Jelly Roll Morton, Inventor Of Jazz, Online Book by Alan Lomax

with Some sheet music & lyrics.

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Jacksonville my girl friend, Stella Taylor, got dissatisfied and so I quit, too. I sent my trunks with all my clothes to New Orleans and just kept a blue suit, which needed pressing. I took it to a shop on Pearl Street near the railroad station and, as I had some business to attend to, asked the man for a pair of pants to wear. He gave me an old pair, torn and full of holes. When I went back to get my suit, this guy drew a base­ball bat on me and forced me to leave without my suit.
I went back to the hotel and somehow Stella and I got into a quarrel. The way those things go, we said things we both re­gretted later on, among which Stella told me she had found a guy she liked better than I. It so happened that I knew the fellow; he was a supposed-to-be pool player. I looked this gentleman up in a pool hall and just naturally beat him to death playing pool and took every nickel he had in the world. I told him I hoped he would have a nice time with Stella, who was a girl with very expensive habits, I'm telling you. Tlhen I wralked off and left him.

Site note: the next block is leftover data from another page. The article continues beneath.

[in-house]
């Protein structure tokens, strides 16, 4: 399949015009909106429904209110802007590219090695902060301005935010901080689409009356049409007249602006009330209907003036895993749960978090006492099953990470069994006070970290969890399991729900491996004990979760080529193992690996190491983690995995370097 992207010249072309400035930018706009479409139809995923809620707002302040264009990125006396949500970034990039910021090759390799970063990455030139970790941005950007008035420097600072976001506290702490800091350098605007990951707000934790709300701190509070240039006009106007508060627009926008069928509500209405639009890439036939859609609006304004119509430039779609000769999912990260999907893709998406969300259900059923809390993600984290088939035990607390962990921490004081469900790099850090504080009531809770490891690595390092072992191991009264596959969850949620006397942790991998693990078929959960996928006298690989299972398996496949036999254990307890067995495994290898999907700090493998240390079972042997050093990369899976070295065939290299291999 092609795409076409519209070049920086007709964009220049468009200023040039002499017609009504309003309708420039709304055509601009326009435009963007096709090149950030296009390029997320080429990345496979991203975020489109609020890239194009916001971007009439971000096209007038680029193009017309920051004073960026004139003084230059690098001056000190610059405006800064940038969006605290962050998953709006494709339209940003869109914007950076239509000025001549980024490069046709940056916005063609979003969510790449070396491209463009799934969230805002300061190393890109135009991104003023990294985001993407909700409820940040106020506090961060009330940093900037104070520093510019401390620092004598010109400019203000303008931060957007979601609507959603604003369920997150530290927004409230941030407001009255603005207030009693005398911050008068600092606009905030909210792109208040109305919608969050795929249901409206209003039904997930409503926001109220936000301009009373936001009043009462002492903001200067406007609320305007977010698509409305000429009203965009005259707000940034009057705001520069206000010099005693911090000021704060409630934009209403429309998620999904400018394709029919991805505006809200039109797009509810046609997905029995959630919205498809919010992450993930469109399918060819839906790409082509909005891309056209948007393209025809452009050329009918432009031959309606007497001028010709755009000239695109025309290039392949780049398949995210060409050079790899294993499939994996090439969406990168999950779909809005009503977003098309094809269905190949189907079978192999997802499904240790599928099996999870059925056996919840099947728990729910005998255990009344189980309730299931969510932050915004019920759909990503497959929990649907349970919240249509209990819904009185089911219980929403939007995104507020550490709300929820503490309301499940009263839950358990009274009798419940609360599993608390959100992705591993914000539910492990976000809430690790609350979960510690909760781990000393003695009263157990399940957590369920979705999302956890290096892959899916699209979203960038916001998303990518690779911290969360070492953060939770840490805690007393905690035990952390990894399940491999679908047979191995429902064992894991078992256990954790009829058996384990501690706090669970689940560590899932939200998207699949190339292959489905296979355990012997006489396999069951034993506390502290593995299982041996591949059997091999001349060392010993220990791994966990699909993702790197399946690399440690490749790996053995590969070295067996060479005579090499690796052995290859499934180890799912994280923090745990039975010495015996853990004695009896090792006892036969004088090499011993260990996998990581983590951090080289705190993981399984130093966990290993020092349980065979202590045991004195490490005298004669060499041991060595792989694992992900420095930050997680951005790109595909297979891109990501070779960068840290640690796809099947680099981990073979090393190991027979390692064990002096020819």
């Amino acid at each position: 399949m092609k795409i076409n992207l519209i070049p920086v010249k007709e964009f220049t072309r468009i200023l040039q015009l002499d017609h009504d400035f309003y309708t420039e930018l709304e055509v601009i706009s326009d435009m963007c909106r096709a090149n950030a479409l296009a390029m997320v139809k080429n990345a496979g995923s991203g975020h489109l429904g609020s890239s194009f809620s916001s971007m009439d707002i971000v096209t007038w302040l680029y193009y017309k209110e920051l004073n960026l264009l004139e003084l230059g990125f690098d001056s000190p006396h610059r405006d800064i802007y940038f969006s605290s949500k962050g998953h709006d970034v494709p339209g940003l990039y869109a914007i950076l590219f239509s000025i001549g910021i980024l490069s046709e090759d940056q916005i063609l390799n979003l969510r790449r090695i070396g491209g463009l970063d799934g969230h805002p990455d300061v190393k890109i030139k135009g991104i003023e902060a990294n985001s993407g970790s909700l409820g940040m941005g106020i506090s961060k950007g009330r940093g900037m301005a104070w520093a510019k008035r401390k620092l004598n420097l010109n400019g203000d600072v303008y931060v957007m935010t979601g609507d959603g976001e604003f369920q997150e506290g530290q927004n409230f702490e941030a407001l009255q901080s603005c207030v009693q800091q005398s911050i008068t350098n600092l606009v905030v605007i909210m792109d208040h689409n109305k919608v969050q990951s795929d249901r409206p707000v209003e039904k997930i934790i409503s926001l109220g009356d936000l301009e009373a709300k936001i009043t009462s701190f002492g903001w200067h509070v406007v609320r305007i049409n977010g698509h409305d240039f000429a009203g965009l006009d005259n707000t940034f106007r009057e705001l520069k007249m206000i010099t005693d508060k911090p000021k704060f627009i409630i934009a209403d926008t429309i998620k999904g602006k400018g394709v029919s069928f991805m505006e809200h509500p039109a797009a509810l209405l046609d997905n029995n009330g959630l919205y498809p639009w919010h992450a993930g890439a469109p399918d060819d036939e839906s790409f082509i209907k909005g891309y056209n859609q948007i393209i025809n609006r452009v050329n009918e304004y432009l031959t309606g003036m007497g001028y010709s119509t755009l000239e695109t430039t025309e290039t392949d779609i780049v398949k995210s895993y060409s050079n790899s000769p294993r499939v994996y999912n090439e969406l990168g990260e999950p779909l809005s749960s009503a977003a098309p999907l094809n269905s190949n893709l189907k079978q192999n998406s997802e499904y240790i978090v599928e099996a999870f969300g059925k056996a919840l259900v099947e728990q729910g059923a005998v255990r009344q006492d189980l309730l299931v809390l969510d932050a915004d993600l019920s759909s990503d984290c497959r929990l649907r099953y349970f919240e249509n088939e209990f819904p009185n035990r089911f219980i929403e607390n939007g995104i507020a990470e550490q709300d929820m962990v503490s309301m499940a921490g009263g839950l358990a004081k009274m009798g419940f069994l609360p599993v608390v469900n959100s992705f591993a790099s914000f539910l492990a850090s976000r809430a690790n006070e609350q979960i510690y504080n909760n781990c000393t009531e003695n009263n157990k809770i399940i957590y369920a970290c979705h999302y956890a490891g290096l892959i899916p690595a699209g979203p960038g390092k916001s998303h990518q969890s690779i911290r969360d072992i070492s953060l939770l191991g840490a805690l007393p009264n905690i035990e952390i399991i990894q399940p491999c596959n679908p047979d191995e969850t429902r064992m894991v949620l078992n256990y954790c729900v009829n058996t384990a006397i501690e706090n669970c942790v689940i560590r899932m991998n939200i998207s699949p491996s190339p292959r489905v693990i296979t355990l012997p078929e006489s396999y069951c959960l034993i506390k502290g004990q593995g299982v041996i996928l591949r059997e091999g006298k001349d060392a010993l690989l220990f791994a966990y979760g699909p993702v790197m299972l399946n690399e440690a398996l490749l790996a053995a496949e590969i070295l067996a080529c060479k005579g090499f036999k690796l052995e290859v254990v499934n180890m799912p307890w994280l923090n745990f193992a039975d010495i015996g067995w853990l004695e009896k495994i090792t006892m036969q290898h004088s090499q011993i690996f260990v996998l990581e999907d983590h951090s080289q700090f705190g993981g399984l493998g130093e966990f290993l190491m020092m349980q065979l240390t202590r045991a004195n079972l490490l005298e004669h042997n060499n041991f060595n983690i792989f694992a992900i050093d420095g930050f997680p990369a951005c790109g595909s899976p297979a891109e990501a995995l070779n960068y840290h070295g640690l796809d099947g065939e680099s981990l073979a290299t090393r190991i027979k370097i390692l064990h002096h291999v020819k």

I just hung around Jacksonville, might have been a couple of months, feeling low on account of what had taken place between me and Stella. I even bought a trombone and prac­ticed awhile. Then I heard that Billy Cassans was putting to­gether a show in Memphis and I decided to join him, which I did. We went on tour and in this show I acted as straight man to Sandy Burns, the blackface comedian and the first eccentric dancer in the United States, and it was through, him I happened to get the name, Jelly Roll.
One night while working ad lib on the stage, doing comedy,*
at the time, had that diamond in his tooth and a couple of dogs (prostitutes ) along. That diamond helped him in his business, you know—it made some of these gals think he was a big shot. Of course, Jelly Roll wasn't a piano player like some of us down here. We bordered more on the classical theory of music." ** About Jelly's talent for comedy, his old friend, Reb Spikes has this to say ... '1 met Jelly in Tulsa, Oklahoma in 1912 and we had a show. Jelly wanted to be a comedian. He thought he was a funny man and, my God, he was as funny as a sick baby. He never made nobody laugh. He'd black up (he was very light, you know) and come out and sit at the piano and tell jokes and play some rags and nobody ever laughed and so one day I told him to cut out the funny crap and stick to the piano crap and he'd do all right."